In a California personal injury lawsuit, medical records often play a pivotal
role in proving your claim. Accordingly, it is important to obtain and
review your medical records as soon as possible.
Existing federal and California Law guarantee that patients can access
their medical records. Most notably, under the Health Information Portability
and Accountability Act (HIPAA), patients have the right to obtain a copy
of their medical records from any medical provider.
California law requires medical providers to make available, prior to the
filing of any action or the appearance of a defendant in an action, records
under their custody or control. The documents must be made available for
inspection promptly upon the presentation of a written authorization signed
by the patient or representative of the patient.
under Section 1158 of the California Evidence Code, failure to make the records available, during business hours, within
five days after the presentation of the written authorization, may subject
the person or entity having custody or control of the records to liability
for all reasonable expenses, including attorney’s fees, incurred
in any proceeding to enforce the statute.
Nonetheless, the forms and specific procedures required by health care
providers can vary, which makes it cumbersome to obtain a full copy of
your medical records. In addition, while many health care providers will
provide the requested records promptly, when facing a medical malpractice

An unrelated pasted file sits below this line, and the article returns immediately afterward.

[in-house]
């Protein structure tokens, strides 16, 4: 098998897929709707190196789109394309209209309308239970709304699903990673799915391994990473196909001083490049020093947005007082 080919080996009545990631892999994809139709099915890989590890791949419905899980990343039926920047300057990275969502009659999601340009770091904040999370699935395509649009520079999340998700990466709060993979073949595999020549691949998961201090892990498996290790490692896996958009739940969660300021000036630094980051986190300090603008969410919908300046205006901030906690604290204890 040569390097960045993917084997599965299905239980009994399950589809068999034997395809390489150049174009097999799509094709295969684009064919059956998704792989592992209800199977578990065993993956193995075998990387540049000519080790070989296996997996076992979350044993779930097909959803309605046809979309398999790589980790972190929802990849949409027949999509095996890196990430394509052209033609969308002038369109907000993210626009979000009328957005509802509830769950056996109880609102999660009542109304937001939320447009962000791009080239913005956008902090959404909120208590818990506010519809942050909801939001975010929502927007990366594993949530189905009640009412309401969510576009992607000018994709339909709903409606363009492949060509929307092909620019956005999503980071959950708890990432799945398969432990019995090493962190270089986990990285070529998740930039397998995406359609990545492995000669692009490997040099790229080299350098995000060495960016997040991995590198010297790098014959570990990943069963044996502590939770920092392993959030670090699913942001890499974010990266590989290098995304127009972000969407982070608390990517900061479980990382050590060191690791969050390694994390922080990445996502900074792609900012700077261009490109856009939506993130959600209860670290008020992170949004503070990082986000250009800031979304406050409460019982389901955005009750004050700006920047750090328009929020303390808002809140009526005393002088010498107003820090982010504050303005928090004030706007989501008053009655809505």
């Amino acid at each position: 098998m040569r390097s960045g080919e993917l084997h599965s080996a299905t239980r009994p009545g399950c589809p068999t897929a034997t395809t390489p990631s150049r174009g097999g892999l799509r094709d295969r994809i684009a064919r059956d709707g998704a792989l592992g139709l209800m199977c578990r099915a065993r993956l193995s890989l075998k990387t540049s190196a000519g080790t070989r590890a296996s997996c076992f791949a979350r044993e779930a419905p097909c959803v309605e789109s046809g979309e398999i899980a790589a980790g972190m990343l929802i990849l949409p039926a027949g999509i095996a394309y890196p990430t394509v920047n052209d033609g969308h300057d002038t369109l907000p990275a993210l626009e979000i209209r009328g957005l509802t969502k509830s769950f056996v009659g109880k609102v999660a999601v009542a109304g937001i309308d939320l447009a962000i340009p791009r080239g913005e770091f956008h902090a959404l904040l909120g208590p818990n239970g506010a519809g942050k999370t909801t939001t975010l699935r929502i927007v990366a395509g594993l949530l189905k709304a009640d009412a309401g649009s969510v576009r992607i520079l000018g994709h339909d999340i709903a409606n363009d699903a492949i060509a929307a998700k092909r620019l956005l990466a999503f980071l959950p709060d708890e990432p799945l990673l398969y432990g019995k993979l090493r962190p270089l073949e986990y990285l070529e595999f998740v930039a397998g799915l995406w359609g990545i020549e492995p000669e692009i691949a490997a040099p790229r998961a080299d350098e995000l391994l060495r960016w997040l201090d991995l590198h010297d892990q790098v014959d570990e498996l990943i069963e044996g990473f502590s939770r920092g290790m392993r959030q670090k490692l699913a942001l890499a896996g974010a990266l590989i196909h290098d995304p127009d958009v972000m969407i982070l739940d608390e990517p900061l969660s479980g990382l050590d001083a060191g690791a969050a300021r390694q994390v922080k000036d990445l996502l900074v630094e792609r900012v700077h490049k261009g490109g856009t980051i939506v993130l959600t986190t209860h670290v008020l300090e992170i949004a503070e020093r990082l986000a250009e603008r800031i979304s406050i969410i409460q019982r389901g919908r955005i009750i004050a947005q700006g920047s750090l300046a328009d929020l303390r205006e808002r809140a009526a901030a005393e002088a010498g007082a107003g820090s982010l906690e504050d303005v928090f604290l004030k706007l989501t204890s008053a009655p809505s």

lawsuit, others will try to complicate and delay the process.
A new California law (Assembly Bill No. 1337) aims to streamline the process and make it less onerous for injury victims
to track down their medical records. It specifically creates a standard
authorization form for disclosure of health information by medical providers.
Under the amended law, medical providers must accept a signed and completed
authorization form for the disclosure of health information if the medical
provider determines that the form is valid, printed in a typeface no smaller
than 14-point type, and in substantially the form specified in the medical
The amended law should also make it easier for patients and their attorneys
to obtain medical records in electronic format, which makes it substantially
easier to both search and store the medical records. Under the new changes,
if the records requested are maintained electronically, the medical provider
must provide the requested medical records in the electronic form and
format requested by the patient or his/her representative.
If you or a loved one has been injured due to someone else’s negligence,
you may be entitled to compensation. We encourage you to contact
a San Diego injury lawyer at the Law Offices of Robert Vaage for a free